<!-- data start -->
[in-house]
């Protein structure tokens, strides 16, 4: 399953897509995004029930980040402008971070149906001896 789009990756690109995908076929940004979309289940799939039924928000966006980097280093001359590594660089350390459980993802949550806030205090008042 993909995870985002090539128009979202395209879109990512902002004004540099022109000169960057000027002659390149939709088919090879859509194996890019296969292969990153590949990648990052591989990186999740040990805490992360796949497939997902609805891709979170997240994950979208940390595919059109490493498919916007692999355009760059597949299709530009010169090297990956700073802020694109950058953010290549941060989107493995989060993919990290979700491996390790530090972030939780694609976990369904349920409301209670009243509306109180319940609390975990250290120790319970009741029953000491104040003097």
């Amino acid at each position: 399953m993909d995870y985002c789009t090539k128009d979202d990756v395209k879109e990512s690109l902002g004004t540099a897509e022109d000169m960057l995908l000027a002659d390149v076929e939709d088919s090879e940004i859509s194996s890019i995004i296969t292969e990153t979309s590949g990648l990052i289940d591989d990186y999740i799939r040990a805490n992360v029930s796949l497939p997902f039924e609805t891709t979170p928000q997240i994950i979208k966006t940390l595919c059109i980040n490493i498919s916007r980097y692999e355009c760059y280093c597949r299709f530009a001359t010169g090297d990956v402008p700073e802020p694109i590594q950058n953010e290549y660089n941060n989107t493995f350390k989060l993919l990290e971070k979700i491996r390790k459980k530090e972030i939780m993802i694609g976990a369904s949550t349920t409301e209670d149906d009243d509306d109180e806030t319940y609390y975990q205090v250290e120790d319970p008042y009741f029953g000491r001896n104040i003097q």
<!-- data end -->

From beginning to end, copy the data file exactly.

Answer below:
[in-house]
């Protein structure tokens, strides 16, 4: 399953897509995004029930980040402008971070149906001896 789009990756690109995908076929940004979309289940799939039924928000966006980097280093001359590594660089350390459980993802949550806030205090008042 993909995870985002090539128009979202395209879109990512902002004004540099022109000169960057000027002659390149939709088919090879859509194996890019296969292969990153590949990648990052591989990186999740040990805490992360796949497939997902609805891709979170997240994950979208940390595919059109490493498919916007692999355009760059597949299709530009010169090297990956700073802020694109950058953010290549941060989107493995989060993919990290979700491996390790530090972030939780694609976990369904349920409301209670009243509306109180319940609390975990250290120790319970009741029953000491104040003097």
């Amino acid at each position: 399953m993909d995870y985002c789009t090539k128009d979202d990756v395209k879109e990512s690109l902002g004004t540099a897509e022109d000169m960057l995908l000027a002659d390149v076929e939709d088919s090879e940004i859509s194996s890019i995004i296969t292969e990153t979309s590949g990648l990052i289940d591989d990186y999740i799939r040990a805490n992360v029930s796949l497939p997902f039924e609805t891709t979170p928000q997240i994950i979208k966006t940390l595919c059109i980040n490493i498919s916007r980097y692999e355009c760059y280093c597949r299709f530009a001359t010169g090297d990956v402008p700073e802020p694109i590594q950058n953010e290549y660089n941060n989107t493995f350390k989060l993919l990290e971070k979700i491996r390790k459980k530090e972030i939780m993802i694609g976990a369904s949550t349920t409301e209670d149906d009243d509306d109180e806030t319940y609390y975990q205090v250290e120790d319970p008042y009741f029953g000491r001896n104040i003097q």